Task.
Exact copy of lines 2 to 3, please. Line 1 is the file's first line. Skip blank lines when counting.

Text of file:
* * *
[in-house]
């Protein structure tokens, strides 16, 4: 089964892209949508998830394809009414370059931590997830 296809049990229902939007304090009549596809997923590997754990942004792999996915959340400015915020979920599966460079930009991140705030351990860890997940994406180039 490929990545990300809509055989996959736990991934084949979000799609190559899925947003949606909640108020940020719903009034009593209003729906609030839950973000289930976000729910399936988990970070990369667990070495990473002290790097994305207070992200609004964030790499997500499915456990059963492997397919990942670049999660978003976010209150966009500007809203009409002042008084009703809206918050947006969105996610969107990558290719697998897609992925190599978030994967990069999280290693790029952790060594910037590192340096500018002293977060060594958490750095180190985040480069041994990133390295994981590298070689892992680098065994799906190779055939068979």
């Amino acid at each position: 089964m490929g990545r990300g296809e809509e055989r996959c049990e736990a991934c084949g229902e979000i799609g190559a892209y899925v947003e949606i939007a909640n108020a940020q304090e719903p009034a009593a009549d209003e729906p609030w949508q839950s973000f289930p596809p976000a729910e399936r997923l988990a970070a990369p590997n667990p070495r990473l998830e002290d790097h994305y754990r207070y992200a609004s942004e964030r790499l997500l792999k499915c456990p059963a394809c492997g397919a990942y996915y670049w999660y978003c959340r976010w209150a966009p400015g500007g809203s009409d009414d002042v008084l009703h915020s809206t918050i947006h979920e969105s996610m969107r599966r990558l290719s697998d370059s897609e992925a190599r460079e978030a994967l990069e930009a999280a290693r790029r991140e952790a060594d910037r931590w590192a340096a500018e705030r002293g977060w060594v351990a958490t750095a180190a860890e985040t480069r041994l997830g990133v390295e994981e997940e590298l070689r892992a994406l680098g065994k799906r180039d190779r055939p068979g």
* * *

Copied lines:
């Protein structure tokens, strides 16, 4: 089964892209949508998830394809009414370059931590997830 296809049990229902939007304090009549596809997923590997754990942004792999996915959340400015915020979920599966460079930009991140705030351990860890997940994406180039 490929990545990300809509055989996959736990991934084949979000799609190559899925947003949606909640108020940020719903009034009593209003729906609030839950973000289930976000729910399936988990970070990369667990070495990473002290790097994305207070992200609004964030790499997500499915456990059963492997397919990942670049999660978003976010209150966009500007809203009409002042008084009703809206918050947006969105996610969107990558290719697998897609992925190599978030994967990069999280290693790029952790060594910037590192340096500018002293977060060594958490750095180190985040480069041994990133390295994981590298070689892992680098065994799906190779055939068979």
């Amino acid at each position: 089964m490929g990545r990300g296809e809509e055989r996959c049990e736990a991934c084949g229902e979000i799609g190559a892209y899925v947003e949606i939007a909640n108020a940020q304090e719903p009034a009593a009549d209003e729906p609030w949508q839950s973000f289930p596809p976000a729910e399936r997923l988990a970070a990369p590997n667990p070495r990473l998830e002290d790097h994305y754990r207070y992200a609004s942004e964030r790499l997500l792999k499915c456990p059963a394809c492997g397919a990942y996915y670049w999660y978003c959340r976010w209150a966009p400015g500007g809203s009409d009414d002042v008084l009703h915020s809206t918050i947006h979920e969105s996610m969107r599966r990558l290719s697998d370059s897609e992925a190599r460079e978030a994967l990069e930009a999280a290693r790029r991140e952790a060594d910037r931590w590192a340096a500018e705030r002293g977060w060594v351990a958490t750095a180190a860890e985040t480069r041994l997830g990133v390295e994981e997940e590298l070689r892992a994406l680098g065994k799906r180039d190779r055939p068979g």